Over the last year, potter Clay Cunningham has become quite the tea connoisseur at a tea shop in his town. So he started to think about making teapots for loose leaf tea, as it is served at the tea shop. He spoke with the owner who then commissioned him to make teapots to use in the shop.

 

In today’s post, Clay shares his process for making optimally functional loose leaf teapots. – Jennifer Harnetty, editor.

 


Over the last year, I’ve spent a great deal of time at The Tea Smith in Omaha, Nebraska. It’s here where I read or sketch, occasionally write, and enjoy endless varieties of loose-leaf teas from around the world. Loose-leaf, or whole-leaf teas, keep intact all of the essential oils that make teas flavorful and aromatic. They offer a much richer experience of tea than tea bags, which are often made of tea dust or fannings, age quickly, and lose much of the original zest that makes for a great cup of tea.


While enjoying my tea, I began to ponder the problems inherent in creating a teapot meant for serving loose-leaf teas. Usually when making a teapot, I simply cut a large hole where the spout will be added. This is all well and good if a tea bag is used to corral the tea, but with loose-leaf, all of the leaves would either collect in the spout, cutting off flow, or would wiggle their way through and end up in my tea cup. 
I spoke with the shop owner, Tim Smith, about the subtleties and nuances of a great teapot and we decided that I should make some loose-leaf versions that include an infuser to be used in the shop. 

 

 


 

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Throwing the Body

 

One of my most deeply held tenets in the studio is to begin with the end in mind. In keeping with that mantra, I chose earthenware as my clay body for creating these teapots. Its high-iron content helps a pre-warmed teapot hold its heat much longer than a stoneware or porcelain teapot.

 

Begin by using a three-pound ball of clay and throw a cylinder. Lift and refine the wall to an ideal thickness of ¼ inch and leave extra thickness at the top ½ inch to create the gallery for the infuser. Before creating the gallery, belly out the teapot by pressing outward from inside the pot while supporting the wall with the opposite hand on the outside. When doing this, it’s important not to apply pressure to the lip of the teapot as that will make the opening too wide.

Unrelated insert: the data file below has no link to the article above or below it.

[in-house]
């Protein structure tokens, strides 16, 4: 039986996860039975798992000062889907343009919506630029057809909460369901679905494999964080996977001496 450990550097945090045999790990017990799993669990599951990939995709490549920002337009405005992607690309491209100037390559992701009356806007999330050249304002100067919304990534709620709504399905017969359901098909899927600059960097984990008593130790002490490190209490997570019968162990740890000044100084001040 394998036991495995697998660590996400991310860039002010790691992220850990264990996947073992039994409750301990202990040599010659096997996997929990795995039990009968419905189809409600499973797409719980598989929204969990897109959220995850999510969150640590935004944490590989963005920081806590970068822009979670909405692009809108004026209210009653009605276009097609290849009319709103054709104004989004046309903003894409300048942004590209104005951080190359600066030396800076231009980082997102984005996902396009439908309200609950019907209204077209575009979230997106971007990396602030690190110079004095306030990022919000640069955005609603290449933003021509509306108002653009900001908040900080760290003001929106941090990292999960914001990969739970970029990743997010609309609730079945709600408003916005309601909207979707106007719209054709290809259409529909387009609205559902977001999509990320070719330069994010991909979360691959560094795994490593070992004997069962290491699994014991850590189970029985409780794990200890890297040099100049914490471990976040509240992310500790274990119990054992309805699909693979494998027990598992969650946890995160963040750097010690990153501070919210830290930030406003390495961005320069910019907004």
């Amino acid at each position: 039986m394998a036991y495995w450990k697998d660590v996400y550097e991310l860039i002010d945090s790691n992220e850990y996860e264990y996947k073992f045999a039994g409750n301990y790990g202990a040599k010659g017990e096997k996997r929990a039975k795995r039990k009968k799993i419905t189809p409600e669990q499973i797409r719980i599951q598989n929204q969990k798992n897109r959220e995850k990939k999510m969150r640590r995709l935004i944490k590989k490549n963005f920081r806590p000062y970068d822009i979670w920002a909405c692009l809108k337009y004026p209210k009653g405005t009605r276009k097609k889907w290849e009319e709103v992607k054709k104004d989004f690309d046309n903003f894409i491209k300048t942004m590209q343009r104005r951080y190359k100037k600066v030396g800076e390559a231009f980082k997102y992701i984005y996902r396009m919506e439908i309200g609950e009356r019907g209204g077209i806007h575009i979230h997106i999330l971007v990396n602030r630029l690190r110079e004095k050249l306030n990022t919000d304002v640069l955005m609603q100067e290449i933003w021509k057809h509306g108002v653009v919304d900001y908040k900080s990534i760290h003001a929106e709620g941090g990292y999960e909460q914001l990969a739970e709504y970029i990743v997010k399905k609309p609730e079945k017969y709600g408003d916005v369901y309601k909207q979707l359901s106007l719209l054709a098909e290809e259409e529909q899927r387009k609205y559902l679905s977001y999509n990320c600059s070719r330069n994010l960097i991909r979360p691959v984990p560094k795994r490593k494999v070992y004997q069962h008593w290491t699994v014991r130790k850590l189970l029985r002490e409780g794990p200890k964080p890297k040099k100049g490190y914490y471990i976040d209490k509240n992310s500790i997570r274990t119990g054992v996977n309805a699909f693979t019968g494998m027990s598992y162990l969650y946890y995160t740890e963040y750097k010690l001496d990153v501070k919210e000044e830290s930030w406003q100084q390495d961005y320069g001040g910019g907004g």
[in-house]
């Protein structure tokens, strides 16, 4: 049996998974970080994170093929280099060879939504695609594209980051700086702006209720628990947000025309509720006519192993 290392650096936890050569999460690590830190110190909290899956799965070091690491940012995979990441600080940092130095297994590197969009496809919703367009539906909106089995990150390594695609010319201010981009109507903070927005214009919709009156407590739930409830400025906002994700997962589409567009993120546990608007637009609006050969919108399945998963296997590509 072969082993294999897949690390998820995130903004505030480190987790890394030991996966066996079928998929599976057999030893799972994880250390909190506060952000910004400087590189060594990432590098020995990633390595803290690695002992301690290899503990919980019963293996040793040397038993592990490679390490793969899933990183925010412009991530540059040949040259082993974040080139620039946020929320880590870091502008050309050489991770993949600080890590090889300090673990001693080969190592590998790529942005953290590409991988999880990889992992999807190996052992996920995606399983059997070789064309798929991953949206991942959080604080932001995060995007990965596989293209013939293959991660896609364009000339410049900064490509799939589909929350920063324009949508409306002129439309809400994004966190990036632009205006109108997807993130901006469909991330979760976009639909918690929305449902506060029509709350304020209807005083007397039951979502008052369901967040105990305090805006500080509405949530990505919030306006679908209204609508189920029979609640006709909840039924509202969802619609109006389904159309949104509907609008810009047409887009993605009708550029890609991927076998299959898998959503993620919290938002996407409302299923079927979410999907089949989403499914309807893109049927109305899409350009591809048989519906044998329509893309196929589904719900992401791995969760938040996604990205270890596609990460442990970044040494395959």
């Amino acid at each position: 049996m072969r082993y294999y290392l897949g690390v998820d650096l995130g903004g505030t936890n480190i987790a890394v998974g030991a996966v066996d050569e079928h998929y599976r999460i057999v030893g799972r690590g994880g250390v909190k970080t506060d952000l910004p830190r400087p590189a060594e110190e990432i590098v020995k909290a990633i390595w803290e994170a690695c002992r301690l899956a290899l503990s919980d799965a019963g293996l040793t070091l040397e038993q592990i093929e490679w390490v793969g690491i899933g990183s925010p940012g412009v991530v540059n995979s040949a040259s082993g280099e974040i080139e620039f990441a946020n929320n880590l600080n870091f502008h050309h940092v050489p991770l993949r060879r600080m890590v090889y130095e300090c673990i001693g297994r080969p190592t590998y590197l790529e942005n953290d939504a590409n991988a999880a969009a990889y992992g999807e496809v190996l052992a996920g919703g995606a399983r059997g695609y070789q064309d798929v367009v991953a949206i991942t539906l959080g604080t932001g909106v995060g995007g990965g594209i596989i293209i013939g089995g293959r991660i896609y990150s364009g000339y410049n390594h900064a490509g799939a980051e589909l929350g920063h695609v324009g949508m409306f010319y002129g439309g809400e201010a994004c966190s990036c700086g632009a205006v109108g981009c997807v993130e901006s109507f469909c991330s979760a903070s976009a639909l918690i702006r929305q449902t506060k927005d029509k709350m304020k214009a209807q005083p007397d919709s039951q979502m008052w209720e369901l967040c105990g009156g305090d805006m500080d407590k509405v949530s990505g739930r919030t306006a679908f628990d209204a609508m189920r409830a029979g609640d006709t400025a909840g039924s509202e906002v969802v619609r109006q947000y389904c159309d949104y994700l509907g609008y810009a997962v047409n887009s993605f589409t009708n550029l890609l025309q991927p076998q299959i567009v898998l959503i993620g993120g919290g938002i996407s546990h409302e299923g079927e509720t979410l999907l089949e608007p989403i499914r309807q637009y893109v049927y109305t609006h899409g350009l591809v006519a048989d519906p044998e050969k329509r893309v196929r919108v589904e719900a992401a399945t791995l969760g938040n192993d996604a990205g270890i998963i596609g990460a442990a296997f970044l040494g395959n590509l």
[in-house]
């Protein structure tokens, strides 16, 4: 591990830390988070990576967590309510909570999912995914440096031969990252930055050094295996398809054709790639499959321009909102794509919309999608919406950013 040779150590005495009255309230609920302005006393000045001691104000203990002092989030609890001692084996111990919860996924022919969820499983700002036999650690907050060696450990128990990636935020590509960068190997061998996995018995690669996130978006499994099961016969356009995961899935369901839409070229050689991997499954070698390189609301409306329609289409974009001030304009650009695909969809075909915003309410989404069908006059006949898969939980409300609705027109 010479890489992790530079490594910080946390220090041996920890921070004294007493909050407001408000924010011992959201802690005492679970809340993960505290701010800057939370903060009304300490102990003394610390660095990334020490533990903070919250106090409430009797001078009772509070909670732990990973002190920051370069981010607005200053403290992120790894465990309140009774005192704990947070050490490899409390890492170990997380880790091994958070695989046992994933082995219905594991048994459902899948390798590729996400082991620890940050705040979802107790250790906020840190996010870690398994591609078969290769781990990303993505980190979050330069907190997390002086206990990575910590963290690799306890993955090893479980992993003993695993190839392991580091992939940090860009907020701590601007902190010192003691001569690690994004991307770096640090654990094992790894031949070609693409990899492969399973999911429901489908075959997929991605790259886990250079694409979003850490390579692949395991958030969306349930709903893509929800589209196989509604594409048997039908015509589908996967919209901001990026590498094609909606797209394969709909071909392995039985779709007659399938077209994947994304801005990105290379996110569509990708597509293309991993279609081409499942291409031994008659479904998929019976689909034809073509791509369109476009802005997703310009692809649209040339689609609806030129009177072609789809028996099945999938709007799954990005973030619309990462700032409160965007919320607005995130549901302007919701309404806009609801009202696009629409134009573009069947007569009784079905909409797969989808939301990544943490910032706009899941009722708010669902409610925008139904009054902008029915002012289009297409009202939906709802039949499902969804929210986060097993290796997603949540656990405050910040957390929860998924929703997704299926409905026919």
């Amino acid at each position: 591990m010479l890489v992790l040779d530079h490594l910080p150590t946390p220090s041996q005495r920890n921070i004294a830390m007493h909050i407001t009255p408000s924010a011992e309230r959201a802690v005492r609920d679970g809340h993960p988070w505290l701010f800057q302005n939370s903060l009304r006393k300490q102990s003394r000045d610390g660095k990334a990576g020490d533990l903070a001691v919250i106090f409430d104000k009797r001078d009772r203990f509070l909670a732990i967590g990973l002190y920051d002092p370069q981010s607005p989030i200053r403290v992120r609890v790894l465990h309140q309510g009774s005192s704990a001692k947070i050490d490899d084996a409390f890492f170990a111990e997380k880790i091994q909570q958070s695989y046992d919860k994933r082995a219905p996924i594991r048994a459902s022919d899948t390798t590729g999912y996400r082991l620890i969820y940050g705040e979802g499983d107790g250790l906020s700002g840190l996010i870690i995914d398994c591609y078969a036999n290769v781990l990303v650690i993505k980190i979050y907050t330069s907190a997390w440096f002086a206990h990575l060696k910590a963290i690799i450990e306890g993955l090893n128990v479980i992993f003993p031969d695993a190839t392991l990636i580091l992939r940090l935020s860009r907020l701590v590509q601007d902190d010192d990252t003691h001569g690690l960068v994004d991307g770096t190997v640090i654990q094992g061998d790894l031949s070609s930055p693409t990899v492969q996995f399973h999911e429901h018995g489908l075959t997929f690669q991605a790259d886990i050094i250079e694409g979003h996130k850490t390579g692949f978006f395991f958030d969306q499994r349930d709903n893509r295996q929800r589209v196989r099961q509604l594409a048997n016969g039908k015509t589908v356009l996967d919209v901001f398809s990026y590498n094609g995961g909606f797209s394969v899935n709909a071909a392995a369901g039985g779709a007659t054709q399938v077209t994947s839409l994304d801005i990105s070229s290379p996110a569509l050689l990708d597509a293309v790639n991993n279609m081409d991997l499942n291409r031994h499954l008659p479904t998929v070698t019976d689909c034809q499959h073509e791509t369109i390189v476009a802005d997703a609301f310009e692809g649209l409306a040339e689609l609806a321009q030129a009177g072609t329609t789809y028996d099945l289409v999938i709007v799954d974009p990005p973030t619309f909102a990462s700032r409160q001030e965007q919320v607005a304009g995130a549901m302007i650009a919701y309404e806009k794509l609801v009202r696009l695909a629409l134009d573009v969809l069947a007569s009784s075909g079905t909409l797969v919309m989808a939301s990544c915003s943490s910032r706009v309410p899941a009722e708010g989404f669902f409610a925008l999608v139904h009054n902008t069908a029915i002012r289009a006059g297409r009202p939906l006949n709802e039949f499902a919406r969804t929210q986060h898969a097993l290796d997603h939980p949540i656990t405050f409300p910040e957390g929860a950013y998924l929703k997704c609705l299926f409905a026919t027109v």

To create the gallery, place your hands just below the lip, about ½ inch from the top, as if you were going to pull the clay taller. Instead of lifting the wall, use your fingers as supports for the clay as you press your left thumb straight down the middle of the lip, separating it into lower and higher halves (figure 1). Immediately take a measurement of the gallery opening with calipers (figure 2).

 

Throwing the Infuser

 

The two biggest concerns to consider when making the infuser are that it fits snugly in the teapot’s gallery, and that the gallery on the infuser is deep enough to accommodate a well-fitting and secure lid.

 

To create the infuser, open and shape a one-pound ball of clay into a cup shape. Leave a little extra clay at the top to create both the lip that will sit in the teapot’s gallery, and a gallery built into the infuser for the lid to sit on, getting the sizing right for this part of the infuser takes some careful measuring and a little finesse. Create the gallery (figure 3) and take caliper measurements of the outside top edge where it will fit into the teapot and where the lid will sit in the infuser (figure 4)

 

Lid 

 

Throw the lid as you would a small shallow bowl. The diameter of the lid should be the same size as the gallery on the infuser (figure 5). Use a 3⁄4-pound ball of clay, making the lid as wide as the gallery on the infuser and only about 3⁄4 of an inch tall. Keeping the curve shallow helps the lid to have just the right arch so as to visually continue the curve in the form of the pot.